Aging Parents~Thanksgiving: A Day to Give Thanks with Family and Friends plus…..

…..a Creative Way for Remembering Loved Ones

Again this Thanksgiving, tradition will meld with warmth and thankfulness as family and dear friends gather at our home. Like many families, our Thanksgiving is multi-generational. We span a century–the oldest is R at 101; the youngest not yet a year old. Also like many families, family and friends who once joined us for Thanksgiving dinner are no longer with us; they have died. Others now occupy their place at the table, but they do not take their place.

As I began setting the table the first Thanksgiving after Mom died, I got out the plastic bag that contains the place cards from Thanksgivings past. I was feeling sentimental. The wish to have Mom with us or at least honor her memory was there; yet I couldn’t figure out what to do without dampening the mood.

I was gingerly removing the place cards I always save. They were actually dried leaves with people’ names written in white ink–a creative Idea, learned from a Martha Steward demonstration decades before. The leaf with Mother’s name surfaced. So did the leaf with the name of the ex-husband of one of my best friend’s daughter. The latter leaf fell apart as I tossed it into the recycle. I delicately held mother’s. Then the memorial idea surfaced. Why not add it to the centerpiece.

Since then–13 years now–mother’s leaf has been integral to the centerpiece. I’ve since added the leaf of one of my best friends, of her mother, and my Dad’s leaf. I turn them upside down, the name doesn’t show, so they blend in in a natural way. We all know they’re there. That’s what counts.

“Friends are Family We Get to Choose”
Wishing you and your family Happy Thanksgiving

     Note: Fallen, dry autumn leaves and a white pen are all that’s needed for the place cards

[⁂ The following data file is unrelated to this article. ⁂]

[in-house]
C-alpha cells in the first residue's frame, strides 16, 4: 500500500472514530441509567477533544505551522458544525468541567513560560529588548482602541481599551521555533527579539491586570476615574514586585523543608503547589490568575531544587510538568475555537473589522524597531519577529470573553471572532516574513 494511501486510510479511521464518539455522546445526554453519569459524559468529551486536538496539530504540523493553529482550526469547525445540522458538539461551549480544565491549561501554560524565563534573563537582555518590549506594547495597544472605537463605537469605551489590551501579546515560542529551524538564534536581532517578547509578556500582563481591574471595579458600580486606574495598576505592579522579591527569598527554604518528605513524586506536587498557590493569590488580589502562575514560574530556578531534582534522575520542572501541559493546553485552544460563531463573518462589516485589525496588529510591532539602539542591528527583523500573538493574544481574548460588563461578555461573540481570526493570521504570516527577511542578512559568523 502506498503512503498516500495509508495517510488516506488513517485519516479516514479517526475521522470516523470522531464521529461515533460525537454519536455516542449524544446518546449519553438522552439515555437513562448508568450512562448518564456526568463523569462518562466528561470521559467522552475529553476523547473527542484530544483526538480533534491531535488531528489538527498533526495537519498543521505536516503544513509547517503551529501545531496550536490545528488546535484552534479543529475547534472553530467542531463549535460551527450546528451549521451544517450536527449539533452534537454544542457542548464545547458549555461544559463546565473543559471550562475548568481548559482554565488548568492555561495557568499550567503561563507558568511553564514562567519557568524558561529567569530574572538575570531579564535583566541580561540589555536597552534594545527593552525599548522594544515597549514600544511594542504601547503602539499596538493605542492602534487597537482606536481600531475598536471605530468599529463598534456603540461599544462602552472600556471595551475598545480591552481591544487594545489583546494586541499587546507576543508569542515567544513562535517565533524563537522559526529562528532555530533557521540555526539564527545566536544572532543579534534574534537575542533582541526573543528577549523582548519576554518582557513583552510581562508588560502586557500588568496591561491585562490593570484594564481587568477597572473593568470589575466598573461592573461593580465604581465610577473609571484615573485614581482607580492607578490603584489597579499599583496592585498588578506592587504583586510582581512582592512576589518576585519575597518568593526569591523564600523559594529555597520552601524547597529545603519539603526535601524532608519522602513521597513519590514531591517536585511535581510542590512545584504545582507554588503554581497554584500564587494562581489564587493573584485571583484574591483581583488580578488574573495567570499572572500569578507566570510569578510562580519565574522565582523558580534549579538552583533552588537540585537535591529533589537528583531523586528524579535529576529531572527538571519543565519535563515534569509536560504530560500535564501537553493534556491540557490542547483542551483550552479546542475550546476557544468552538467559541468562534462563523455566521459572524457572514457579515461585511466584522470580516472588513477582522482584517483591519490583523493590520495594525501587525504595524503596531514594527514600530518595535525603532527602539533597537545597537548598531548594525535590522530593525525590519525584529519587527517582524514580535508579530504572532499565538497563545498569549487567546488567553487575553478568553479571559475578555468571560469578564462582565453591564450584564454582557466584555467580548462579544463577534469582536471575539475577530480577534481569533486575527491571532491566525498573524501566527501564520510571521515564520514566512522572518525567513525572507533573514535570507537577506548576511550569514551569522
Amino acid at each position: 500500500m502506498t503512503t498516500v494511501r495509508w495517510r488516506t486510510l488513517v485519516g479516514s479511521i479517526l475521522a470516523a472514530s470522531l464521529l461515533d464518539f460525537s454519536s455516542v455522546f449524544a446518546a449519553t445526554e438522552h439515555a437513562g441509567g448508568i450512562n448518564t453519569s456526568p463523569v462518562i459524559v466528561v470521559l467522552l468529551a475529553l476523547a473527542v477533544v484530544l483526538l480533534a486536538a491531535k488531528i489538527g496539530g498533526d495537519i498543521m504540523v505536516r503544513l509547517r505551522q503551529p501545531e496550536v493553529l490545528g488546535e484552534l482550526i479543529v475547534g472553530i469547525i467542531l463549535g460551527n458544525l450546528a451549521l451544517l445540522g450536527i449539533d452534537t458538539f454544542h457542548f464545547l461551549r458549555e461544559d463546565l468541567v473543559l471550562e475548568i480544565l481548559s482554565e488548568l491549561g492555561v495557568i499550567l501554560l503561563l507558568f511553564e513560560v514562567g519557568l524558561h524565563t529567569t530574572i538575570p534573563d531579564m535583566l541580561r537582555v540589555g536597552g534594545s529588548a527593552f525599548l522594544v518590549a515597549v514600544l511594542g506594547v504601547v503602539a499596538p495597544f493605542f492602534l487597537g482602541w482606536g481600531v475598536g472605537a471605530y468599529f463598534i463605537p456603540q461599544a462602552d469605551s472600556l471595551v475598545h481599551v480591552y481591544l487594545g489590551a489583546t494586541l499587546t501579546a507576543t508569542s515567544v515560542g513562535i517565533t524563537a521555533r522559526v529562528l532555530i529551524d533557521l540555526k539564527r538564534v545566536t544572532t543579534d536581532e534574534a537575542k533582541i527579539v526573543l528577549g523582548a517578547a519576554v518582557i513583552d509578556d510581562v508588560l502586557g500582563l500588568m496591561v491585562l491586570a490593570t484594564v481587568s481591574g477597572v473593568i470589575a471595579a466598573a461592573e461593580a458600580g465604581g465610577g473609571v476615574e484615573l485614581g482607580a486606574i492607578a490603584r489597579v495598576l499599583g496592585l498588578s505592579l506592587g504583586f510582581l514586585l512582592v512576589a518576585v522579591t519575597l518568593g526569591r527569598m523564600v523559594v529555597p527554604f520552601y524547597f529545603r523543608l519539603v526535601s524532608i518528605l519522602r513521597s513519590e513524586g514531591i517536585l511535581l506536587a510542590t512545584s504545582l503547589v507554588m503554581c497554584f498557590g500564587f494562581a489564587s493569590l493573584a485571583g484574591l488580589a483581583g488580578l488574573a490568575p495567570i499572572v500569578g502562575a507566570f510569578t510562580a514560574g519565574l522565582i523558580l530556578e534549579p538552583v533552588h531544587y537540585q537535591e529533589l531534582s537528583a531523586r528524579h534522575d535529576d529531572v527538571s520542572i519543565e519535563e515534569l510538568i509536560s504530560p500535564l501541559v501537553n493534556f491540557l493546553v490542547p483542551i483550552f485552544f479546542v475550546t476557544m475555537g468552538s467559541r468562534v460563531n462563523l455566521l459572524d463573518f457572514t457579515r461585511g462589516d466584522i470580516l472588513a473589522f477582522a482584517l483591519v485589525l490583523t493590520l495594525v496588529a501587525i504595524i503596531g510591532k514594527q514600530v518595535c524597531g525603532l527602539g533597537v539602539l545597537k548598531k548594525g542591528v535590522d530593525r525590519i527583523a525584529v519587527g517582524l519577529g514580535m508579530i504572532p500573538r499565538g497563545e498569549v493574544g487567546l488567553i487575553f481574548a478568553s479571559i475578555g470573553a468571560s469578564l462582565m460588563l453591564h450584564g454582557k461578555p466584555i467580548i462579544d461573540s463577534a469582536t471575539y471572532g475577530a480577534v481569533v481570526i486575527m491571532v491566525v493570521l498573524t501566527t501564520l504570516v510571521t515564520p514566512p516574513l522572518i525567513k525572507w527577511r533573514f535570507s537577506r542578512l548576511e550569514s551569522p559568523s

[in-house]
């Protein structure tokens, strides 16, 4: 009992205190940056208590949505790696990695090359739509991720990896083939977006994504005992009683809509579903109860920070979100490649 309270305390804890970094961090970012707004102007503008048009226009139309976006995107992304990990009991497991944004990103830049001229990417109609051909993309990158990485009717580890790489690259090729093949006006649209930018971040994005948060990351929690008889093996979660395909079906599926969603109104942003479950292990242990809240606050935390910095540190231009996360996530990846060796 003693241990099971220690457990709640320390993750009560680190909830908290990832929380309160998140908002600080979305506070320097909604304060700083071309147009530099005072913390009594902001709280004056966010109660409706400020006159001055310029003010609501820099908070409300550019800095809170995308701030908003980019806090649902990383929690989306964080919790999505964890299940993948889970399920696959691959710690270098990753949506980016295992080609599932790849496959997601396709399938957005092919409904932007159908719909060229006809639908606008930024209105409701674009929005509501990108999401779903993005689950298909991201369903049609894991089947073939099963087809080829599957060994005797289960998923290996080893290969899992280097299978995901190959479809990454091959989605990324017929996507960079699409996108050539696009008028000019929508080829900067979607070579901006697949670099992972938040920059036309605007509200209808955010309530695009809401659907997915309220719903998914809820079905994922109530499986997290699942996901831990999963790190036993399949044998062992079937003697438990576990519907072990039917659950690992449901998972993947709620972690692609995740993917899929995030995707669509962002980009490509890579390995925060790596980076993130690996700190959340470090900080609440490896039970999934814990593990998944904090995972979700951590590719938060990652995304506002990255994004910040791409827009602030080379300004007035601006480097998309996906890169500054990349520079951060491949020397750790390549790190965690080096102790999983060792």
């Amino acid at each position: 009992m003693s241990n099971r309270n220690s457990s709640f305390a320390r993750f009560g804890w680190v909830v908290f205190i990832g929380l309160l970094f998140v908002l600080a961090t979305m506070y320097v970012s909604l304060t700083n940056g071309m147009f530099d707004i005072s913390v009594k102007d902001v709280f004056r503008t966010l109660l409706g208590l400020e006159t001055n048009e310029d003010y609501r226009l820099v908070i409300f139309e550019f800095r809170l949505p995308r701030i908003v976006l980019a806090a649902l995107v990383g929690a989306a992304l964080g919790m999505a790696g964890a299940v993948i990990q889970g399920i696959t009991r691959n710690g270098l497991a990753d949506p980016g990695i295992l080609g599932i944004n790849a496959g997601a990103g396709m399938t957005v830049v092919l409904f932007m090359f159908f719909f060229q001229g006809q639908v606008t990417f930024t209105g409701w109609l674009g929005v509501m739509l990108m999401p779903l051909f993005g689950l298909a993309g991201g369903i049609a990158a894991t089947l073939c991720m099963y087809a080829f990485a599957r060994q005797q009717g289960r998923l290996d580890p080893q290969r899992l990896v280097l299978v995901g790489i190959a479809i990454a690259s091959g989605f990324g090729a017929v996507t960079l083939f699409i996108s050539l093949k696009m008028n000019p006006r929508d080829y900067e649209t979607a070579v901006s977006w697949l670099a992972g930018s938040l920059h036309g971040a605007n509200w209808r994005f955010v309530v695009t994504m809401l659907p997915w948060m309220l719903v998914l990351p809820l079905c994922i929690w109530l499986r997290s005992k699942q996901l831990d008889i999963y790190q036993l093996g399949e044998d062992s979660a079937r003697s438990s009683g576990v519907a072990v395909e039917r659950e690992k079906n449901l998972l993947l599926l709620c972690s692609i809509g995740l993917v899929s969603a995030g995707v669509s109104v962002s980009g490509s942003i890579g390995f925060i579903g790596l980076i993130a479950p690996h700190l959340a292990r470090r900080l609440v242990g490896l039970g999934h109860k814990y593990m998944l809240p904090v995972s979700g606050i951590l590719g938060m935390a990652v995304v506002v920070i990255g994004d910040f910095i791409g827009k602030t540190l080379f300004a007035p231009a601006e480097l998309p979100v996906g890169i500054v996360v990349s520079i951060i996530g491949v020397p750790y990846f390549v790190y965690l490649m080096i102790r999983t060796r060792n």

Check out “Newsworthy” (right sidebar). Links to timely information and research from top universities and respected professionals, plus practical information–to help parents age well.



Family: Making Room–with Aging Parents Living Beside You


Mansion, the Saturday real estate section of The Wall Street Journal, ran a cover story:
Make Room For the In-Laws.
“…Why space for aging parents is a hot real-estate amenity now.”

Put away the snarky in-law jokes,” we read. “For both domestic and foreign buyers, the hottest amenity in real estate these days is an in-law unit, an apartment carved out of an existing home or a stand-alone dwelling built on the homeowners’ property. While adult children get the peace of mind of having mom and dad nearby, real-estate agents say the in-law accommodations are adding value to their homes.” WSJ 11/7/14

We learn:

  • Homes with in-law units (technical name:accessory dwelling units, ADU’s) are priced about 60% higher than those without.
  • We learn almost a third (32%) of the 550 respondents, who had one or more aging parents, said they expected to have a relative live with them in the future, according to a 2012 survey by PulteGroup (one of the US’s largest homebuilders).
  • We learn in the Southwest Pulte “rolled out casitas,” stand-alone in-law units.” Personal note: “Casitas” are not a new concept for Pulte, although an interior design that’s adult friendly (if it is) would be new. Pulte has, for many years, built casitas in Arizona for use as guest houses, even/especially for home owners of normal-size homes, who like having guests or grandchildren.
  • We learn in the Southeast Pulte has introduced “Multi-Gen dwellings” that are built into the main house.
  • We learn that in 2011 Lennar (Miami-based) introduced “NextGen dwellings.” They are part of the main house, but have a separate entrance–and their sales grew 27%.

I wonder: “Which Comes First, the Chicken or the Egg?” Are economics driving this? or Are adult children caring more about their aging parents?

Two aging mothers, mentioned in the article, say that having their adult children living only steps away eases the transition; and knowing their children are right next door keeps them from feeling lonely.